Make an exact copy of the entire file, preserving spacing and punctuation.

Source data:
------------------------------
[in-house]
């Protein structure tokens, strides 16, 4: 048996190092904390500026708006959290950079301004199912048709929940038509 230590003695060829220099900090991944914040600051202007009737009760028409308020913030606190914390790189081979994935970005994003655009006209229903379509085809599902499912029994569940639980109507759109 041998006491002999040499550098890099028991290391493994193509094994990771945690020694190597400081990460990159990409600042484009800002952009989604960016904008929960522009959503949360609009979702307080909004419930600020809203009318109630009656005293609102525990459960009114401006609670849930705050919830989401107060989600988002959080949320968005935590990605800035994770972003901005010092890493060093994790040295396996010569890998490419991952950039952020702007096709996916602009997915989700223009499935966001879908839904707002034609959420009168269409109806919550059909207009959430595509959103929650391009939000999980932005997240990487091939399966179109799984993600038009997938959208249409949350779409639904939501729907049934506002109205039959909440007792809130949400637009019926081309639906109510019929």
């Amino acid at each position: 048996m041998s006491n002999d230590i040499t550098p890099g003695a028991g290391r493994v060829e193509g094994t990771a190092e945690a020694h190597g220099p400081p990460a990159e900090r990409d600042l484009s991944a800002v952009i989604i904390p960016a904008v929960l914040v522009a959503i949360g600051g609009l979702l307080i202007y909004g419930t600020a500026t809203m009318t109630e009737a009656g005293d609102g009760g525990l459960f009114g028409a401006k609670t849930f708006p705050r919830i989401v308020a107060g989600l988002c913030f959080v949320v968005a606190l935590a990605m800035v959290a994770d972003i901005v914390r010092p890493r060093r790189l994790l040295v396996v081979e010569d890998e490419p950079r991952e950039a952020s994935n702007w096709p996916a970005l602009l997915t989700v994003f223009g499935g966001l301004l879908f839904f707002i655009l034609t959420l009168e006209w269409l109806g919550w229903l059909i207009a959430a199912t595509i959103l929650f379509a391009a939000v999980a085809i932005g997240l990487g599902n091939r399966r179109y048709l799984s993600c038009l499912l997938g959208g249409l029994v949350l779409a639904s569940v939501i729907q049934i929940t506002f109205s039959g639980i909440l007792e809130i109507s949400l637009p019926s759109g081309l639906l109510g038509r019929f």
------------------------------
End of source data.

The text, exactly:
[in-house]
């Protein structure tokens, strides 16, 4: 048996190092904390500026708006959290950079301004199912048709929940038509 230590003695060829220099900090991944914040600051202007009737009760028409308020913030606190914390790189081979994935970005994003655009006209229903379509085809599902499912029994569940639980109507759109 041998006491002999040499550098890099028991290391493994193509094994990771945690020694190597400081990460990159990409600042484009800002952009989604960016904008929960522009959503949360609009979702307080909004419930600020809203009318109630009656005293609102525990459960009114401006609670849930705050919830989401107060989600988002959080949320968005935590990605800035994770972003901005010092890493060093994790040295396996010569890998490419991952950039952020702007096709996916602009997915989700223009499935966001879908839904707002034609959420009168269409109806919550059909207009959430595509959103929650391009939000999980932005997240990487091939399966179109799984993600038009997938959208249409949350779409639904939501729907049934506002109205039959909440007792809130949400637009019926081309639906109510019929």
């Amino acid at each position: 048996m041998s006491n002999d230590i040499t550098p890099g003695a028991g290391r493994v060829e193509g094994t990771a190092e945690a020694h190597g220099p400081p990460a990159e900090r990409d600042l484009s991944a800002v952009i989604i904390p960016a904008v929960l914040v522009a959503i949360g600051g609009l979702l307080i202007y909004g419930t600020a500026t809203m009318t109630e009737a009656g005293d609102g009760g525990l459960f009114g028409a401006k609670t849930f708006p705050r919830i989401v308020a107060g989600l988002c913030f959080v949320v968005a606190l935590a990605m800035v959290a994770d972003i901005v914390r010092p890493r060093r790189l994790l040295v396996v081979e010569d890998e490419p950079r991952e950039a952020s994935n702007w096709p996916a970005l602009l997915t989700v994003f223009g499935g966001l301004l879908f839904f707002i655009l034609t959420l009168e006209w269409l109806g919550w229903l059909i207009a959430a199912t595509i959103l929650f379509a391009a939000v999980a085809i932005g997240l990487g599902n091939r399966r179109y048709l799984s993600c038009l499912l997938g959208g249409l029994v949350l779409a639904s569940v939501i729907q049934i929940t506002f109205s039959g639980i909440l007792e809130i109507s949400l637009p019926s759109g081309l639906l109510g038509r019929f």